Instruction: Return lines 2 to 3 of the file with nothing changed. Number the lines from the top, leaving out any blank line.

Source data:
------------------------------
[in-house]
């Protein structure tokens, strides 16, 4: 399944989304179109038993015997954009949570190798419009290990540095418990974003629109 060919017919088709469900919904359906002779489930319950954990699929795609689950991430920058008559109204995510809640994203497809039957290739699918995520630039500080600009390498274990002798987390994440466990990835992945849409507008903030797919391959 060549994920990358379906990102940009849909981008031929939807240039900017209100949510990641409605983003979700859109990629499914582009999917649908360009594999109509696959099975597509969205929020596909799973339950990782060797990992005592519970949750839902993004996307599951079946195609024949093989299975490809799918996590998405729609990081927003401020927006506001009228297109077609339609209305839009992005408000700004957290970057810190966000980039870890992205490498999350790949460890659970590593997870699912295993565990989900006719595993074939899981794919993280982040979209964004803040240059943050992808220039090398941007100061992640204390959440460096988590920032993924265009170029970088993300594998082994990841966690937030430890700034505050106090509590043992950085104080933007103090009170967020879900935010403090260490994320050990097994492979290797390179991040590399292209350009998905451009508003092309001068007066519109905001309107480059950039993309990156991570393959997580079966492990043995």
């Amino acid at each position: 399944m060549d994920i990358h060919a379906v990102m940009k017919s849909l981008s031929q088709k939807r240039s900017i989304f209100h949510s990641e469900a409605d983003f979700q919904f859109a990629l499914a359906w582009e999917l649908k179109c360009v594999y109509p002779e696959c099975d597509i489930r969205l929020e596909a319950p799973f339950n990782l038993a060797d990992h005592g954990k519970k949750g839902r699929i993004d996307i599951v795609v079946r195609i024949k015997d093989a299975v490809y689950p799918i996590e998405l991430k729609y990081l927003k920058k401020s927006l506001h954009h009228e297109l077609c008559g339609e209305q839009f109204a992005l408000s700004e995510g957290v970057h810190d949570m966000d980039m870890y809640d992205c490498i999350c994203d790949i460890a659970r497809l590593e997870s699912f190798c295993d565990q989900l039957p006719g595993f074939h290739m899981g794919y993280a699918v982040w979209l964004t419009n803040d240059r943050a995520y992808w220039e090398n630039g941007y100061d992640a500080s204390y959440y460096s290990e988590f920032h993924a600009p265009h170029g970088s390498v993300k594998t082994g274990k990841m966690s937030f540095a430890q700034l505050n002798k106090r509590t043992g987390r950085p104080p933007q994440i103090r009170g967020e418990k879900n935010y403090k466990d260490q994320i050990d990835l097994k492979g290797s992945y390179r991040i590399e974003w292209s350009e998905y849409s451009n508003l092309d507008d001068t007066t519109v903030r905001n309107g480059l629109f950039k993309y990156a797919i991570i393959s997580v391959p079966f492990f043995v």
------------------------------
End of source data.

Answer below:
């Protein structure tokens, strides 16, 4: 399944989304179109038993015997954009949570190798419009290990540095418990974003629109 060919017919088709469900919904359906002779489930319950954990699929795609689950991430920058008559109204995510809640994203497809039957290739699918995520630039500080600009390498274990002798987390994440466990990835992945849409507008903030797919391959 060549994920990358379906990102940009849909981008031929939807240039900017209100949510990641409605983003979700859109990629499914582009999917649908360009594999109509696959099975597509969205929020596909799973339950990782060797990992005592519970949750839902993004996307599951079946195609024949093989299975490809799918996590998405729609990081927003401020927006506001009228297109077609339609209305839009992005408000700004957290970057810190966000980039870890992205490498999350790949460890659970590593997870699912295993565990989900006719595993074939899981794919993280982040979209964004803040240059943050992808220039090398941007100061992640204390959440460096988590920032993924265009170029970088993300594998082994990841966690937030430890700034505050106090509590043992950085104080933007103090009170967020879900935010403090260490994320050990097994492979290797390179991040590399292209350009998905451009508003092309001068007066519109905001309107480059950039993309990156991570393959997580079966492990043995």
């Amino acid at each position: 399944m060549d994920i990358h060919a379906v990102m940009k017919s849909l981008s031929q088709k939807r240039s900017i989304f209100h949510s990641e469900a409605d983003f979700q919904f859109a990629l499914a359906w582009e999917l649908k179109c360009v594999y109509p002779e696959c099975d597509i489930r969205l929020e596909a319950p799973f339950n990782l038993a060797d990992h005592g954990k519970k949750g839902r699929i993004d996307i599951v795609v079946r195609i024949k015997d093989a299975v490809y689950p799918i996590e998405l991430k729609y990081l927003k920058k401020s927006l506001h954009h009228e297109l077609c008559g339609e209305q839009f109204a992005l408000s700004e995510g957290v970057h810190d949570m966000d980039m870890y809640d992205c490498i999350c994203d790949i460890a659970r497809l590593e997870s699912f190798c295993d565990q989900l039957p006719g595993f074939h290739m899981g794919y993280a699918v982040w979209l964004t419009n803040d240059r943050a995520y992808w220039e090398n630039g941007y100061d992640a500080s204390y959440y460096s290990e988590f920032h993924a600009p265009h170029g970088s390498v993300k594998t082994g274990k990841m966690s937030f540095a430890q700034l505050n002798k106090r509590t043992g987390r950085p104080p933007q994440i103090r009170g967020e418990k879900n935010y403090k466990d260490q994320i050990d990835l097994k492979g290797s992945y390179r991040i590399e974003w292209s350009e998905y849409s451009n508003l092309d507008d001068t007066t519109v903030r905001n309107g480059l629109f950039k993309y990156a797919i991570i393959s997580v391959p079966f492990f043995v």